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I have a table definition:

CREATE TABLE `k_timestamps` (
  `id` bigint(20) NOT NULL,
  `k_timestamp` datetime NULL DEFAULT NULL,
  `data1` smallint(6) NOT NULL,
  KEY `k_timestamp_key` (`k_timestamp`,`id`) USING BTREE,
  CONSTRAINT `k_time_fk` FOREIGN KEY (`id`) REFERENCES `data` (`id`)

Basically, I have a whole lot of id and data1 key-value pairs, and every few hours I either add new key-value pairs not seen before to the list, or the value of a previous id has changed. I want to track what all the values were for every id in time. Thus, the id column can contain duplicate id's and is not the primary key.

Side note, k_time_fk points to another, much smaller table that has common information for a particular id regardless of what the current time is or value it currently holds.

(id, k_timestamp) should be thought of as the (composite) primary key of the table.

For example,

id          k_timestamp            data1
1597071247  2012-11-15 12:25:47     4
1597355222  2012-11-15 12:25:47     4
1597201376  2012-11-15 12:25:47     4
1597071243  2012-11-15 13:25:47     4
1597071247  2012-11-15 13:25:47     3
1597071249  2012-11-15 13:25:47     3

Anyways, I ran this query:

SELECT concat(table_schema,'.',table_name), 
concat(round(table_rows/1000000,2),'M') rows, 
concat(round(data_length/(1024*1024*1024),2),'G') DATA, 
concat(round(index_length/(1024*1024*1024),2),'G') idx, 
concat(round((data_length+index_length)/(1024*1024*1024),2),'G') total_size, 
round(index_length/data_length,2) idxfrac 
FROM information_schema.TABLES ORDER BY data_length+index_length DESC LIMIT 20;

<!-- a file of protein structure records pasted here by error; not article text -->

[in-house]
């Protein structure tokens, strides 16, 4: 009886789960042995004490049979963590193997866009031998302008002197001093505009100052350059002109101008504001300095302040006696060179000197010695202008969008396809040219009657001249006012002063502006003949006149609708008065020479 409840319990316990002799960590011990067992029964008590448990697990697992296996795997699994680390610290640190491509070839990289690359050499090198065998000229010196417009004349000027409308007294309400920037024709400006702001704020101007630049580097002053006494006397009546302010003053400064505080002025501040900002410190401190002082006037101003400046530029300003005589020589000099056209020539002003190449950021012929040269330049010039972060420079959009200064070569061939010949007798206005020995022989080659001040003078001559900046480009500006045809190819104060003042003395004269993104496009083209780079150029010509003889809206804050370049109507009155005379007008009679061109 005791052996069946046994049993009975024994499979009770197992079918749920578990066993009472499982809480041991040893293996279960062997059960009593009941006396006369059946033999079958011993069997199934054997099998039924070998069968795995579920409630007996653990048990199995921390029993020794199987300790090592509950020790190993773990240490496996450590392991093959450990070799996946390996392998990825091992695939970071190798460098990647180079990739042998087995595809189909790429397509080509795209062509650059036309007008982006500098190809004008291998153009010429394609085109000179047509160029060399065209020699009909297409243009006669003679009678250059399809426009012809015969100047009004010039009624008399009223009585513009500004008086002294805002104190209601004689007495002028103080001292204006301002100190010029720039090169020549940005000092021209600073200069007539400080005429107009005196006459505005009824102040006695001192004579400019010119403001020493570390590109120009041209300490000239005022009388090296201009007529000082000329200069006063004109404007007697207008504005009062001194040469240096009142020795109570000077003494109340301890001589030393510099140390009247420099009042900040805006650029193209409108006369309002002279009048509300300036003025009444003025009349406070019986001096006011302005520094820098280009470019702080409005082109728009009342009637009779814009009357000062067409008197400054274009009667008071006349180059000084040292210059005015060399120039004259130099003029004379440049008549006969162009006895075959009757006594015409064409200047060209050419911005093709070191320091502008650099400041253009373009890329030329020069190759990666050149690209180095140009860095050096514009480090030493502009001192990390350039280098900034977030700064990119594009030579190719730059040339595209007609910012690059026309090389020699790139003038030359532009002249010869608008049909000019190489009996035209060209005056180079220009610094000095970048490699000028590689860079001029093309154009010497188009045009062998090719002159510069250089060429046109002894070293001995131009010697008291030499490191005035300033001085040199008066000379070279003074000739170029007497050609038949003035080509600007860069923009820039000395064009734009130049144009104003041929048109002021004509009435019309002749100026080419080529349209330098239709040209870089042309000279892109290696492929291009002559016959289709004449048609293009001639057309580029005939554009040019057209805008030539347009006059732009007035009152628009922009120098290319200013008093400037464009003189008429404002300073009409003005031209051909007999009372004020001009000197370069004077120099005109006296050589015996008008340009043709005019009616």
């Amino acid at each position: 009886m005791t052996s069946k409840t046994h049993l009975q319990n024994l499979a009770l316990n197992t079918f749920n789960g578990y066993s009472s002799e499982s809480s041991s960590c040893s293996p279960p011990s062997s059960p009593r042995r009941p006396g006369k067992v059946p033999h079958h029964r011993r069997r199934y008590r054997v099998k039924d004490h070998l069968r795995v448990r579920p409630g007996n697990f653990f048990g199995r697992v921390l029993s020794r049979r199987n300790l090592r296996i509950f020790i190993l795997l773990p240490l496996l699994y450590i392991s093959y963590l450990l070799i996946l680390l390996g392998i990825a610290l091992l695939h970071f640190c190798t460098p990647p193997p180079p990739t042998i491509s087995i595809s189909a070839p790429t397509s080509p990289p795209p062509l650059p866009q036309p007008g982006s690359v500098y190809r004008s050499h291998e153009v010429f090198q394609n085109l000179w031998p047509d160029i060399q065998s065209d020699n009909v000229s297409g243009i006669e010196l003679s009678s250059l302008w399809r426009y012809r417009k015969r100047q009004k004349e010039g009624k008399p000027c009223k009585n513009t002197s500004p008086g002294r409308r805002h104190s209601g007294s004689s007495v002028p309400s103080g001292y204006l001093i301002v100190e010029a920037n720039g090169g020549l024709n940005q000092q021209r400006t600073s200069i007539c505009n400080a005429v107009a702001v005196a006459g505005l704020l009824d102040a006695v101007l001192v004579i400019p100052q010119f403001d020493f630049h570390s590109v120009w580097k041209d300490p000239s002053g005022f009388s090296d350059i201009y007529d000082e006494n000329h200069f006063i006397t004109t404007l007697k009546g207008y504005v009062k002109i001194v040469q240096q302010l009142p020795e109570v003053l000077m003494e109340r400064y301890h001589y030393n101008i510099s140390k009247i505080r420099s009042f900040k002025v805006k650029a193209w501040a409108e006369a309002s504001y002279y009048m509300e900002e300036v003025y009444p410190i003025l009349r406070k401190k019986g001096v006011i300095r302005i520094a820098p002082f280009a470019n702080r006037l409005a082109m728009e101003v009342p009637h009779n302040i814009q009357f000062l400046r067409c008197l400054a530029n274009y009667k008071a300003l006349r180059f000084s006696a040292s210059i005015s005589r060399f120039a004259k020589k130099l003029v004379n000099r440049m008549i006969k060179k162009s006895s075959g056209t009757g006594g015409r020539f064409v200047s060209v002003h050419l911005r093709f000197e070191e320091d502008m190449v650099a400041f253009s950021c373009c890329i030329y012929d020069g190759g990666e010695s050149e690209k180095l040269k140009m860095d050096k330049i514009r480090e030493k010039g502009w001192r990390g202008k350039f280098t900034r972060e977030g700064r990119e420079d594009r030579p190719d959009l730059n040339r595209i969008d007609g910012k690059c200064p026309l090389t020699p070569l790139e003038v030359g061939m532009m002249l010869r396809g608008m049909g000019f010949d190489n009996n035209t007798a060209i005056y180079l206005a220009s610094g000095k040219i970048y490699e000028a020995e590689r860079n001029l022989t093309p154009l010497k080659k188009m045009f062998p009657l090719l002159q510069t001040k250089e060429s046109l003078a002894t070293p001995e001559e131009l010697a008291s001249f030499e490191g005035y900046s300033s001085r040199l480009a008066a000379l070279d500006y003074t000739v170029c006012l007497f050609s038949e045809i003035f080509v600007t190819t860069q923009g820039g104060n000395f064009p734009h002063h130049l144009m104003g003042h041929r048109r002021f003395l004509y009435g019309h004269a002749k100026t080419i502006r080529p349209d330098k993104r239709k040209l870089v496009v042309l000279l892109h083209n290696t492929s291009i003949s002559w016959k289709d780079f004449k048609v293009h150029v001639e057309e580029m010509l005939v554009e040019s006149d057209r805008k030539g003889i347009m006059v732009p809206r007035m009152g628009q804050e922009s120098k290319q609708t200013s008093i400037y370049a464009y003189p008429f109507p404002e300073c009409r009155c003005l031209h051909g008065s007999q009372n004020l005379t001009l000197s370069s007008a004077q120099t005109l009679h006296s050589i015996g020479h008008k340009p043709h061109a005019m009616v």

To pull space info on my table:

rows      Data     idx       total_size  idxfrac
11.25M    0.50G    0.87G     1.36G       1.76

I'm not really sure I understand this, how can the index be taking up so much space? Is there something obvious I did wrong here, or is this normal? I'm looking to try to reduce to footprint of this table if possible. I'm not even really sure what that k_timestamp_key really buys for me, can it be safely deleted?

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The k_timestamp_key is important since you are querying by time. –  Ifthikhan Mar 6 '13 at 16:48
Is disk space really your concern? 2GB of disk space is "too cheap to measure" in most cases... –  Neville K Mar 6 '13 at 17:00
@NevilleK Looking to see if there's something obvious I can do, as my current web host only allows 2GB max for a DB size. –  user17753 Mar 6 '13 at 17:52

2 Answers 2

The index is bigger because InnoDB tables will assign a 6 byte primary key when you have no unique column that it can treat as a unique index. All other indexes in the table also contain the primary key... see Clustered and Secondary Indexes from the manual

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Firstly, yes, this is pretty normal behaviour, as innvo writes.

Secondly, you can optimize the table and its index using OPTIMIZE TABLE. As your primary key is likely to be "fragmented" - i.e. it's not safe to assume that an inserted row is physically next to the previous row - there may be some gains there.

Finally, you may not need a primary key on the table, but you almost certainly need an index if you're querying across millions of rows...

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